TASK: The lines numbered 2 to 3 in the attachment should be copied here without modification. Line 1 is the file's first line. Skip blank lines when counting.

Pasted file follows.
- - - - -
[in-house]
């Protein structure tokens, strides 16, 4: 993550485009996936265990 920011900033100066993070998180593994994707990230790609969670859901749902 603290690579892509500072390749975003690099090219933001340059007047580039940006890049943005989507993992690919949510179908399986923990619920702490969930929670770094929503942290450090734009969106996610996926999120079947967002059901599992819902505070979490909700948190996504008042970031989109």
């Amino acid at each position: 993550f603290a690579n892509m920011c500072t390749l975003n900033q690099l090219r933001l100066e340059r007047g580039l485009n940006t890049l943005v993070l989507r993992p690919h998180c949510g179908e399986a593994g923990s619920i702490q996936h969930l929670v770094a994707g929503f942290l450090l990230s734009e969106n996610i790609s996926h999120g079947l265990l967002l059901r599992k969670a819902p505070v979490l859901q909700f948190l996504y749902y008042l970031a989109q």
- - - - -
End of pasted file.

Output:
């Protein structure tokens, strides 16, 4: 993550485009996936265990 920011900033100066993070998180593994994707990230790609969670859901749902 603290690579892509500072390749975003690099090219933001340059007047580039940006890049943005989507993992690919949510179908399986923990619920702490969930929670770094929503942290450090734009969106996610996926999120079947967002059901599992819902505070979490909700948190996504008042970031989109």
């Amino acid at each position: 993550f603290a690579n892509m920011c500072t390749l975003n900033q690099l090219r933001l100066e340059r007047g580039l485009n940006t890049l943005v993070l989507r993992p690919h998180c949510g179908e399986a593994g923990s619920i702490q996936h969930l929670v770094a994707g929503f942290l450090l990230s734009e969106n996610i790609s996926h999120g079947l265990l967002l059901r599992k969670a819902p505070v979490l859901q909700f948190l996504y749902y008042l970031a989109q």